Books: The Rose & The Dagger

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The Rose & The Dagger by Renee Ahdieh

In The Rose & The Dagger, Renee Ahdieh gives us a lovely conclusion to Shahrzad and Khalid’s love story. This sequel to The Wrath & The Dawn features yet another beautiful cover and more of the magic, romance, and intrigue that I loved in the first book.

The Rose & The Dagger picks up from where the cliffhanger ending of The Wrath & The Dawn left off. We get to meet some new characters out in the desert, such as Shazi’s sister Irsa, and a new magic wielder. Shazi is officially a guest of the Balawi tribe in the desert, but she feels like she is among enemies and must carefully navigate her relationships with her former lover, former friends, and family, people whom she once loved and who once loved her, but who now don’t necessarily trust her.

The story covers a lot of ground in its 400-some pages, but is a pretty quick read, with much of the story and plot propelled by dialogue (some which can be a little cheesy at times.) Perhaps because it covers so much, I felt that the ideas, emotions, relationships, and plot were at times a little too simple and too perfect. In particular, I felt that both Tariq’s and Jahandar’s actions and decisions were explained away too simply. They both suffered from loving too much, or loving too simply. So much of what happens in their decision-making and thought process boils down to love, which makes sense given that this is a romance (although not all of the love is romantic/sexual love). But I wanted them to have a little more complexity, and they seemed a little too simple and single-minded. There were some pretty shocking betrayals and plot twists, but even those were explained away a little too simply and a little too cleanly.

The one aspect of Ahdieh’s writing that first captured my heart in The Wrath & The Dawn and did so again in this book is her ability to make me feel for the characters. Very few books can make my heart ache for the characters and their situations and their heartbreaks, but both books in this series have succeeded in doing so, and that’s so important to me in reading a good romance. These books make me feel, but not in a melodramatic way that involves tears and heaviness, but in a lighter, feel-good way.

For all my talk of how the plot, emotions, and ideas are a bit too simple and perfect, they also make for a nice, feel-good, fluffy romance. This series is a worthwhile read if you love YA, romance, and delicious descriptions of food.

Books: The Wrath & The Dawn

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The Wrath & The Dawn by Renee Ahdieh

The young adult genre is full of fantasy romance novels that all have pretty similar storylines and characters, and The Wrath & The Dawn by Renee Ahdieh is no exception. But this book is also an exceptionally well-written one that stands out among its peers and is exactly what I wanted it to be. The cover is beautiful and there is magic, politics, secrets, and intrigue, but for the most part the story is light and at its heart is a beautiful love story that transported me to another world and into another life.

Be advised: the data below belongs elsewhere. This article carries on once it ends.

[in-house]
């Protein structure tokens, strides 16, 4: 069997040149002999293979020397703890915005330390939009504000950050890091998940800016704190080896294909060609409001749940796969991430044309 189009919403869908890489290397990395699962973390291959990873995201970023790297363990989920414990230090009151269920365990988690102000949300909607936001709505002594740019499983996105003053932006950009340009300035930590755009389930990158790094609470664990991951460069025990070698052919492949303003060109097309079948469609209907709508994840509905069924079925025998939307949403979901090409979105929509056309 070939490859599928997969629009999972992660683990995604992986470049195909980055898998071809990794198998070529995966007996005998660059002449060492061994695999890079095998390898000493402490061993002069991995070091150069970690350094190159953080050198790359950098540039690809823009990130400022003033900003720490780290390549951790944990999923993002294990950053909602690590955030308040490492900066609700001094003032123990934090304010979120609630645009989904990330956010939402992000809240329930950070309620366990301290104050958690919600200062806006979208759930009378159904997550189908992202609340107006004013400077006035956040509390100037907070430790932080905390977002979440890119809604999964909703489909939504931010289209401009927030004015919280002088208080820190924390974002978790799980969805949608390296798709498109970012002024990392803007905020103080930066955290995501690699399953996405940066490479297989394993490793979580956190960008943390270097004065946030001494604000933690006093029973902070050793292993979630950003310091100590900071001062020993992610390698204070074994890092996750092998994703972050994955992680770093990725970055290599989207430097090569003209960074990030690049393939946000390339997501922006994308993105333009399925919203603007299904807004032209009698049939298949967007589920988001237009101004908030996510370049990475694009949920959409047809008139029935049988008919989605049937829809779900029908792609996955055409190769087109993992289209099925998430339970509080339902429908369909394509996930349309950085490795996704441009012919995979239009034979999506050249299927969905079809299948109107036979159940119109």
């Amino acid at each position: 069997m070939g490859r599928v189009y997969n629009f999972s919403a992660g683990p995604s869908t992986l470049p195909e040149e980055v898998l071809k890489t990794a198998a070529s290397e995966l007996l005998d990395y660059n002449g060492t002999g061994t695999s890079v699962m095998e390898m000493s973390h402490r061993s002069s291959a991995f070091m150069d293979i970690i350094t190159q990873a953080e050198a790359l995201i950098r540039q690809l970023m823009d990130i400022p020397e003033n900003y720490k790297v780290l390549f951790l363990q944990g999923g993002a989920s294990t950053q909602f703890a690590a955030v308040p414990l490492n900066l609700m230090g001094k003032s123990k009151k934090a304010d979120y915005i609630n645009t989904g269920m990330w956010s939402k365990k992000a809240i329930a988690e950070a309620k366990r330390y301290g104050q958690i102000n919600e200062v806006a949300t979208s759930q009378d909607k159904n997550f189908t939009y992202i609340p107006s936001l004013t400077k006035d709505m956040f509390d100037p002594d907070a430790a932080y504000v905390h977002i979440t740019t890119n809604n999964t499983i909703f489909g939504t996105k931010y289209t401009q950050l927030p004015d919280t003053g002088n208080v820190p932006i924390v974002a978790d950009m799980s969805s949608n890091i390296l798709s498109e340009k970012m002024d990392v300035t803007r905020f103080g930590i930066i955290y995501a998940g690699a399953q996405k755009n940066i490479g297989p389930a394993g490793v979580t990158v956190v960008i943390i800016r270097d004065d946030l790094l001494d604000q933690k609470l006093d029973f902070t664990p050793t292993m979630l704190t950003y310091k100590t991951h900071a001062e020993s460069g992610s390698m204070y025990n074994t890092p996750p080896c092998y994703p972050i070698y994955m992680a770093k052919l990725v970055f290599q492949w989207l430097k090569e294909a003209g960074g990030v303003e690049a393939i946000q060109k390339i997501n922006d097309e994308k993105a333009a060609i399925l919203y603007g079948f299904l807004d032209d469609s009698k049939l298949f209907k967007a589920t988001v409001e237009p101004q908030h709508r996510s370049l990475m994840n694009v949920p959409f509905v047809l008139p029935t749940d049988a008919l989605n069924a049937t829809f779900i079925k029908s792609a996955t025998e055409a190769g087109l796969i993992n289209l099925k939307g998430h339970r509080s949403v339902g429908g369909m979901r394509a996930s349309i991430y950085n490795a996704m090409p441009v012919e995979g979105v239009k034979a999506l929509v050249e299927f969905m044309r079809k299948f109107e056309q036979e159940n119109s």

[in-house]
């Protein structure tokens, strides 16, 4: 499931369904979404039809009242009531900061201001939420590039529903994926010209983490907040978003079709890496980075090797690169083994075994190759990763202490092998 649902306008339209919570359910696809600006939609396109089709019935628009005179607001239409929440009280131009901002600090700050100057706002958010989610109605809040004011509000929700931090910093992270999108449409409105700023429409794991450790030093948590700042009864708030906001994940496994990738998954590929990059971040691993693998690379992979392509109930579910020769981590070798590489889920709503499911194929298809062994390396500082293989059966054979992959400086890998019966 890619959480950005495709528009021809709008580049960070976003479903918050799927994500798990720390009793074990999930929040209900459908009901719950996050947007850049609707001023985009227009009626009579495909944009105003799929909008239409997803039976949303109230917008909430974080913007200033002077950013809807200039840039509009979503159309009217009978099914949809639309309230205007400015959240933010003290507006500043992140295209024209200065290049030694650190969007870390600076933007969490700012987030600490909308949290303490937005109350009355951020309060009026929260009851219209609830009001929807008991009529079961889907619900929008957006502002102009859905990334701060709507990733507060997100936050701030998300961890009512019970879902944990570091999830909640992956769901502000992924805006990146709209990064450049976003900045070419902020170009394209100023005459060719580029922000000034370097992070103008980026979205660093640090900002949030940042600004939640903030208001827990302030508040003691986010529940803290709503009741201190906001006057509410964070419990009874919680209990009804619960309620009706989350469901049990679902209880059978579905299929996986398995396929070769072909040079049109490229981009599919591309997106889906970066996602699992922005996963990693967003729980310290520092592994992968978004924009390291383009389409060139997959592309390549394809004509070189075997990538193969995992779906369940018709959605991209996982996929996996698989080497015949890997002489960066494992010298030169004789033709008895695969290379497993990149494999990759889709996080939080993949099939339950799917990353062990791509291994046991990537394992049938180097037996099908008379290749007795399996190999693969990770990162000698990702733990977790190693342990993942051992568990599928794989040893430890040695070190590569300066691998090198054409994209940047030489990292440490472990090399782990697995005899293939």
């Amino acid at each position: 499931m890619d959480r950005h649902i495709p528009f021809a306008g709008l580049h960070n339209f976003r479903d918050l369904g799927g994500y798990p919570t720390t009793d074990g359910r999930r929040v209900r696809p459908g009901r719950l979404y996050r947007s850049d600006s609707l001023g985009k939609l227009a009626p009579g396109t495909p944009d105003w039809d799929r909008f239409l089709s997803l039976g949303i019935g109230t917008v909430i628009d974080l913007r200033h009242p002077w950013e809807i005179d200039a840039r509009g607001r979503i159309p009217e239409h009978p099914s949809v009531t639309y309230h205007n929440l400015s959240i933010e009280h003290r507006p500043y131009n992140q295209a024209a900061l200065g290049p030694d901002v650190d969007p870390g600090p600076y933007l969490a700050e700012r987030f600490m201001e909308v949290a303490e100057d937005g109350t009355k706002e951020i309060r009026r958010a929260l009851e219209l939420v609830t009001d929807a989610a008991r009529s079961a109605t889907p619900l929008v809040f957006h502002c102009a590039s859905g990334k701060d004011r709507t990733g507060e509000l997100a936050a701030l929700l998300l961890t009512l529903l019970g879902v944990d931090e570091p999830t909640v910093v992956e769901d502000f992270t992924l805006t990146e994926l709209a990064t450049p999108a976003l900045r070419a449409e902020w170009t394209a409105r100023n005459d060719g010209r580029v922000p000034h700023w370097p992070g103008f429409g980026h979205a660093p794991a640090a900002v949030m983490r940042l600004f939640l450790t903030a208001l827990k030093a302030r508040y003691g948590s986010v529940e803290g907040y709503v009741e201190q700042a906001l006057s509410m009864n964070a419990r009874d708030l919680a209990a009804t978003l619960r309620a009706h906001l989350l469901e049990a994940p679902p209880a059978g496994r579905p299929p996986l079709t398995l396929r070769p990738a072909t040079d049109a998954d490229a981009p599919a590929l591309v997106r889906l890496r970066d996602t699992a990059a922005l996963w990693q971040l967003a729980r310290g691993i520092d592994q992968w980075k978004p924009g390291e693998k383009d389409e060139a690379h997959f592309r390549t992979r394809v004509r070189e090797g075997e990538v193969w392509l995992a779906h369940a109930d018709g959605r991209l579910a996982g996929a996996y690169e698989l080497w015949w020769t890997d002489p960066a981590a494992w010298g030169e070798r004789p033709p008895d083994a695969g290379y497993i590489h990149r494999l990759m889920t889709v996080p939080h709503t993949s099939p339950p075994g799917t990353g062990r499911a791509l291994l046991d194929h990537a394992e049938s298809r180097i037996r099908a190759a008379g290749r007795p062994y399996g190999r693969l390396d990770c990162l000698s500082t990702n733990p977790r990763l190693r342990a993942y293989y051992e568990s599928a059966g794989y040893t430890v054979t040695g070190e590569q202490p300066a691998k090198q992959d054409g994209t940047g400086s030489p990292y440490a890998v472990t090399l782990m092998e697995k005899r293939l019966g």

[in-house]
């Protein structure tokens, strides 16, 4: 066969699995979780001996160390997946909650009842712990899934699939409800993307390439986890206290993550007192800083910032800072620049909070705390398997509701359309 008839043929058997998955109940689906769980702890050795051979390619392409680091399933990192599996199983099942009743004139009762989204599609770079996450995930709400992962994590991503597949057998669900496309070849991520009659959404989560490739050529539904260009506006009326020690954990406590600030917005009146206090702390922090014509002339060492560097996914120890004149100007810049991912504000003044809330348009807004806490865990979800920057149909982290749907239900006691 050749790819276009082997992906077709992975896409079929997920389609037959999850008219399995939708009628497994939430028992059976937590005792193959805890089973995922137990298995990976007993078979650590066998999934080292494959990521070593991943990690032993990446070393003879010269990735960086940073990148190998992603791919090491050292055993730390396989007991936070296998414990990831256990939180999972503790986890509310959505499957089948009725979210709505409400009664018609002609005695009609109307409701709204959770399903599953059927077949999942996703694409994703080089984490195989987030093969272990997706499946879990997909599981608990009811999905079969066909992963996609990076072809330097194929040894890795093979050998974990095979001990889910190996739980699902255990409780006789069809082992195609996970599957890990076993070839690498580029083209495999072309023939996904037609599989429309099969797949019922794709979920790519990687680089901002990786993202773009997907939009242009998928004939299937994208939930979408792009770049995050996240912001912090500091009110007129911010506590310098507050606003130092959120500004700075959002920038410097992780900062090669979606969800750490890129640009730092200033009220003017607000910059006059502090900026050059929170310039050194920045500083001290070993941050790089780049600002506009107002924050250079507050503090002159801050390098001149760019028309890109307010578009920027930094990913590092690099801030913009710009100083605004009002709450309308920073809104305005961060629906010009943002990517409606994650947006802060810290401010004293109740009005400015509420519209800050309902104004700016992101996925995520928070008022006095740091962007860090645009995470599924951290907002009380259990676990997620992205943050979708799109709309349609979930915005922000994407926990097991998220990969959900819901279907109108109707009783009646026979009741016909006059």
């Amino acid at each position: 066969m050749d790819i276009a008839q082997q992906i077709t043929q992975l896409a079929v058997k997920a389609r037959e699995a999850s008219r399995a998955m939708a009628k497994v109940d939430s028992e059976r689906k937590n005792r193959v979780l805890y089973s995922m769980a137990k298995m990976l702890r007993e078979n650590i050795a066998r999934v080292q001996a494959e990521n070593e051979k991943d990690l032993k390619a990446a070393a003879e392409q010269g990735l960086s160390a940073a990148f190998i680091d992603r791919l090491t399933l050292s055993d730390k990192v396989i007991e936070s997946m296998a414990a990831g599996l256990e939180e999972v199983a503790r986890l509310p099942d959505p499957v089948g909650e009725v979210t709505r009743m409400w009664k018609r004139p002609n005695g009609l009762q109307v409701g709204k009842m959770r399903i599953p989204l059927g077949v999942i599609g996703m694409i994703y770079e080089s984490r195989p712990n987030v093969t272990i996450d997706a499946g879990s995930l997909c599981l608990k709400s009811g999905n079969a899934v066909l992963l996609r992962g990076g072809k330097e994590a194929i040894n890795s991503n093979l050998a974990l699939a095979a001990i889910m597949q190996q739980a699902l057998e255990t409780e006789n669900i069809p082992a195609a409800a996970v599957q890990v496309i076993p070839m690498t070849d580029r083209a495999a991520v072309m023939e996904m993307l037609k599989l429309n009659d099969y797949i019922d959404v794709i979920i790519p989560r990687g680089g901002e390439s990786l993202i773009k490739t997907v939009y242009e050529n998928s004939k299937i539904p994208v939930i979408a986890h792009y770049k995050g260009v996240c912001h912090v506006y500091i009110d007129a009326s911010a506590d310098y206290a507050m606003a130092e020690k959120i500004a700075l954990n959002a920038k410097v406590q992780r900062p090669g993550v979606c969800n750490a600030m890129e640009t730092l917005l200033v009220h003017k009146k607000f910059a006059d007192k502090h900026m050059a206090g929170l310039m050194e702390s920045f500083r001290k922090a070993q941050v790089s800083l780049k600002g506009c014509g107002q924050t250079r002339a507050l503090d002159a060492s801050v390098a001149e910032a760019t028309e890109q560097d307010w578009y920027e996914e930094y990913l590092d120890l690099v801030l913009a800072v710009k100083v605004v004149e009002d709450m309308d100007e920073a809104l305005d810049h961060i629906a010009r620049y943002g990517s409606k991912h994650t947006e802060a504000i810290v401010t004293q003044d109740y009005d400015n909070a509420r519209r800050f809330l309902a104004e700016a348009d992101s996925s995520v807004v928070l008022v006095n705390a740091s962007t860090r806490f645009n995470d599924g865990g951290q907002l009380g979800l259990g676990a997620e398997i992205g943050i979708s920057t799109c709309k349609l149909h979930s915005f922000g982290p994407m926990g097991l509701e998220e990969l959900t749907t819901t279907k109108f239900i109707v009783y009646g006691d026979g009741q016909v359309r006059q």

The Wrath & The Dawn is pitched as a retelling of One Thousand and One Nights and I definitely had Rimsky-Korsakov’s symphony playing on repeat in the background as I listened. Shahrzad lives in Khorasan, where each night the young caliph Khalid weds a new bride and each morning that bride is killed. When her best friend becomes one of the caliph’s victims, Shahrzad voluntarily enters the palace as his next bride and vows to be the last one. Her plan is to assassinate him, but instead she finds that the mystery behind the dead brides is not as simple as she thinks, and she slowly falls in love with Khalid. Of course, her family and friends outside the palace have no idea what’s going on and think she’s lost her mind or been manipulated by Khalid. Both her father Jahandar and her childhood sweetheart Tariq take it upon themselves to rescue her from the caliph, and both Khalid and Shahrzad face enemies and threats from all sides.

The story is well-written and full of vivid descriptions, which was a welcome change after reading a lot of literary pieces that were minimalist in their visual descriptions and didn’t waste words. Ahdieh has a fascination with eyes in her writing, and sometimes I was a bit skeptical as to how eyes can shimmer and shine and express all sorts of emotions just by sparkling and existing. It wasn’t quite enough to make me annoyed, but it was enough to get my attention (in a bit of a bad way…)

The plot is captivating, but it’s mainly Shahrzad who steals the show and my heart in this novel. She is pretty much my ideal female protagonist: she’s strong and sarcastic, she can handle difficult situations with elegance, but she’s not flawless. I could feel the strength of emotion and magnetism between her and Khalid.

The ending is pretty abrupt, which is perhaps the worst part of the novel, but I also like these kinds of endings, and I have the sequel readily available to read, so I probably don’t hate it as much as someone who would have to wait a year or two to get a continuation of the story. Overall, The Wrath & The Dawn is a great romance that is definitely worth a read if you’re looking for a lot of romance and a little bit of something more.